Opinion

Joanna Weiss

The Barstool podium

Could the teller of rape jokes also be an agent of change?

Milton, MA 022511 Dave Portnoy (cq) is the publisher of Barstool Sports empire which he puts out his Milton office. He and his blogger / vlogger Jenna Mourey (cq) were photographed at his office on February 25, 2011. (Essdras M Suarez/ Globe Staff)/ MET
Essdras M Suarez/Globe Staff
Dave Portnoy publishes the website Barstool Sports out of his Milton office.

LET THE record reflect that even Dave Portnoy — the trash-mouthed commandant of the website Barstool Sports — knows that there are certain times when you shouldn’t make certain jokes.

This was proven on a night earlier this month, when Barstool, which equally celebrates sports and the male id, was holding an installment of its “Barstool Blackout Tour,’’ a traveling dance party with lasers and black lights, for Northeastern students at the House of Blues. A campus protest group that called itself Knockout Barstool held a competing event: an open-mic rally against rape, protesting Barstool’s general way of degrading women, and in particular, some off-color jokes that Portnoy has made under the pen name “El Presidente.’’ (Example: “We don’t condone rape of any kind at our Blackout Parties. . . However if a chick passes out that’s a gray area.’’)

Portnoy showed up, intending to take the microphone himself and offer a half-satirical, half-serious response: Naming a few comedians, for instance, who have joked about rape, with little consequence. But then he saw that women were sharing real, painful stories about sexual assault. So instead, he stayed silent, and watched.

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“It was kind of emotional,’’ Portnoy told me last week. “We’re just as anti-rape as they are. . . It’s not our intent, with jokes, to poke fun at rape victims.’’

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This is not to say that Portnoy has any intent of changing his ways, or his website. For one thing, there’s too much money at stake; dumb frat humor sells plenty of ads, and the “Blackout Tour’’ — named for the black lights, Portnoy says — is on a lucrative swing through campuses nationwide. It hits Boston College on March 28, the same night as the campus Take Back the Night rally, and a group of BC students has launched a petition against “condoning the rape culture that Barstool Sports blog perpetuates,’’ and is working on launching an inter-university effort to stigmatize rape jokes once and for all.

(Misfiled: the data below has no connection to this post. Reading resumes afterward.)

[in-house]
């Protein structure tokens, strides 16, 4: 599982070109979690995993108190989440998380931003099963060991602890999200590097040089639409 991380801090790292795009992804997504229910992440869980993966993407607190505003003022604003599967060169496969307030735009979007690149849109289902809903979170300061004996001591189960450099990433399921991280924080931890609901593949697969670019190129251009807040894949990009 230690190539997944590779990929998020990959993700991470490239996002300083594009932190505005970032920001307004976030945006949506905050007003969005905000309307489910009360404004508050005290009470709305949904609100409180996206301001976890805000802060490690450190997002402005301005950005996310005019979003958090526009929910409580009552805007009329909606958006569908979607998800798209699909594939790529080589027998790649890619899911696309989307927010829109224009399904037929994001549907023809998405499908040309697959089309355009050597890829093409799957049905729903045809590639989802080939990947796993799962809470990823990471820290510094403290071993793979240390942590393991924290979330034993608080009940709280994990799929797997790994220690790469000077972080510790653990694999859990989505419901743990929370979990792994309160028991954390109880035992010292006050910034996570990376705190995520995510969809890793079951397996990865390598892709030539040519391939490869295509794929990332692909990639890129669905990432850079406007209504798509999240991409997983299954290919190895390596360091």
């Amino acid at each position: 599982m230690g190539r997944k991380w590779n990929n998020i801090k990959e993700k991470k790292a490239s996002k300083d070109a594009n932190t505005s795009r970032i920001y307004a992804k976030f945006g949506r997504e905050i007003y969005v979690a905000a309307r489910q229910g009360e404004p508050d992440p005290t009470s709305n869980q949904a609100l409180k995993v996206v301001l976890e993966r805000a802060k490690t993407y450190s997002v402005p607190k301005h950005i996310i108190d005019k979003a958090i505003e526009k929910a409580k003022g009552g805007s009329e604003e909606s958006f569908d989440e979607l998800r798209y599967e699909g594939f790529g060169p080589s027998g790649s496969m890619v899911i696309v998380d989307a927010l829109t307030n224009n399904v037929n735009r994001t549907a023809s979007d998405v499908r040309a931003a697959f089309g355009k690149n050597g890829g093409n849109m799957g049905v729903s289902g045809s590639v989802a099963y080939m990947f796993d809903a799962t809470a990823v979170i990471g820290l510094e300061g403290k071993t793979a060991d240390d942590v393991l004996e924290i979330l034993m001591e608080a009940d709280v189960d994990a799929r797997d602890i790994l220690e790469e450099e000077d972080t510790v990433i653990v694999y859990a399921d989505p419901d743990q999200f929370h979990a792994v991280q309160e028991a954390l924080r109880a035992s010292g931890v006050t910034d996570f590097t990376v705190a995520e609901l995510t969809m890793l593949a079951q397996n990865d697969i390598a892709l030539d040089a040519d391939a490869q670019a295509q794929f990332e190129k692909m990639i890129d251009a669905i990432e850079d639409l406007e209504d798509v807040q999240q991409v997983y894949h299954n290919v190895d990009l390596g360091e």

In a way, these women’s groups can thank Barstool for the opening. When it comes to sexual assault on campus, it’s amazing how little has changed over the years, and how wrongheaded some rape-prevention messaging remains. As Knockout organizer Anna Siembor points out, advice is often directed at precisely the wrong person: “Don’t drink too much and walk out by yourself, girl, don’t wear a short skirt. . . instead of saying, ‘Hey, if someone’s passed out, don’t have sex with them.’ ’’ She’s right, too, that slut jokes don’t exactly help the cause of treating women with respect.

But declaring a subject off limits for jokes doesn’t quite get to the heart of the problem. When culture evolves, humor does, too - there are certain straightforwardly racist jokes you could have made in polite company 50 years ago, but not today, and that’s a good thing. But verboten subjects make for cutting humor, and satire is much harder to police. If Chris Rock makes a subversive, knowing joke about race, and some racist finds it funny for the wrong reason, who’s to blame?

No one would ever mistake Barstool Sports for a bastion of sophisticated humor. Still, Portnoy’s defense is the same: Barstool satirizes a certain type of guy, and our readers are much smarter than our content. Some of the comments on his site suggest otherwise, but I’m guessing, on balance, he’s right. At the very least, his readers understand that the jokes they can type into comment boxes, under pen names like “DudeManBro’’ and “Longpole the Clown,’’ have little to do with what they’d say to an actual woman in real life.

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The same goes for Portnoy himself. On Barstool Sports, his method of opposing rape is to make a brief disclaimer, followed by a rape joke. As “El Presidente,’’ he has called the campus protesters “lunatics’’ and “ugly dykes.’’ In person, he’s better than that, but he could do more. What if, at that Northeastern anti-rape rally, he had stepped up to the microphone and given an honest message of solidarity - the kind that Barstool readers would have heard? Would he have lost all credibility with his frat-boy followers? No way. Remember? They’re smarter than that.

Joanna Weiss can be reached at weiss@globe.com. Follow her on Twitter @JoannaWeiss.